The recovery and distribution of surplus food – making it work!
Thousands of tons of fresh food is thrown into landfill each year by the food industry, but not-for profit organisations like Foodbank and OzHarvest have come to the rescue, literally. They ‘rescuing’ this food and transport it to places and people who could benefit from it.
The concept is, however, more complex than it might seem – with real-life decision-making processes, handling risk and uncertainties considered critical in food rescue operations.
Collaboration aimed at driving efficiency
rCITI researchers have collaborated with Foodbank and OzHarvest to enhance the planning and management system by developing a decision support system for the real time recovery and distribution of surplus food – taking into consideration the uncertainties in recovery and fairness in distribution.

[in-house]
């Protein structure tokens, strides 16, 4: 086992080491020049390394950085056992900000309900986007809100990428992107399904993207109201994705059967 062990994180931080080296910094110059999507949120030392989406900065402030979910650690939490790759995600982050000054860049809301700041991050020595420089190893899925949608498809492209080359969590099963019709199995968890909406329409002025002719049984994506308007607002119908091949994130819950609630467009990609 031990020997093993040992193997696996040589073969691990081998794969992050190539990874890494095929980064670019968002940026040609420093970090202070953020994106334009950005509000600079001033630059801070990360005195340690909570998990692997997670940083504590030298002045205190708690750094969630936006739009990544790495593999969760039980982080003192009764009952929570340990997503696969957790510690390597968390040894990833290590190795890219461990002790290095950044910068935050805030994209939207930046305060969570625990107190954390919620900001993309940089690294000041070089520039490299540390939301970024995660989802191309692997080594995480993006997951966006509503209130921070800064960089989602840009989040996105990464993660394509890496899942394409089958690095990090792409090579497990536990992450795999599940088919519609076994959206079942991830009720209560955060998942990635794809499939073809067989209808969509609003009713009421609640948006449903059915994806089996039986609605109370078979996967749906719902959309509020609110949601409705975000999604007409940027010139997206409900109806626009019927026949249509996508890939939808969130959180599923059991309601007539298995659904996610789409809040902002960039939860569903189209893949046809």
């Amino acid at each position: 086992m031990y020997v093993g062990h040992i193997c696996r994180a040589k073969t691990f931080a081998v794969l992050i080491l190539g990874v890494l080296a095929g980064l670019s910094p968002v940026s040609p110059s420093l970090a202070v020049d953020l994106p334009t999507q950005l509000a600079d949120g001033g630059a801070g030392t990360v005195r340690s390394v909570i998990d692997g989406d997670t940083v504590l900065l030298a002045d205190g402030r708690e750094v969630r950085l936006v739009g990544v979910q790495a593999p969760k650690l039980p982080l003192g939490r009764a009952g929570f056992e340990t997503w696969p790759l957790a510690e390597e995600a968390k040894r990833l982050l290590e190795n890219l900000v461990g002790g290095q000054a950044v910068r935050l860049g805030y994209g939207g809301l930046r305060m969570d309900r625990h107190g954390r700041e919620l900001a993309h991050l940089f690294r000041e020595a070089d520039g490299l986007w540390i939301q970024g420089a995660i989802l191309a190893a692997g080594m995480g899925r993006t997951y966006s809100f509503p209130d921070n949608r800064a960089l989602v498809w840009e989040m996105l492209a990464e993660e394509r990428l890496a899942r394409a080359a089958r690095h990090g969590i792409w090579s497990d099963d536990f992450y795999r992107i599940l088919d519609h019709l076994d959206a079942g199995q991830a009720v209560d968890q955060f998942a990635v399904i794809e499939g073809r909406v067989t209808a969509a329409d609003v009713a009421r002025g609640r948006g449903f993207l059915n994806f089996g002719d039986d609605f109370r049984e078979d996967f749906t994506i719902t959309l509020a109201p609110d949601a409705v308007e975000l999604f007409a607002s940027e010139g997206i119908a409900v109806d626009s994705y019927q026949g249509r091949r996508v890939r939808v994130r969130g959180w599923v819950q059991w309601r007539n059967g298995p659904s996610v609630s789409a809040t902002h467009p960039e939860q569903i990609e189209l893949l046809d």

The core research conducted in the domains of demand modelling, clustering and dynamic vehicle routing algorithm development, simulation and optimisation.
Three primary areas of involvement
The specific activities for rCITI within this project consist of three primary aims:-
- To understand the mobility needs of the vulnerable population and develop strategies so as to utilise these services for broader mobility outreach.
- To conduct research and develop tools.
- To implement learnings and introduce tools in situ.
Each activity is collaborative work between rCITI, Foodbank (Sydney) and OzHarvest (Sydney).
The total duration of the project is three years and includes three specific applications including a recovery prediction model, a distribution model accounting for equity and fairness, and a dynamic clustering and routing model which incorporates the uncertainty in recovery.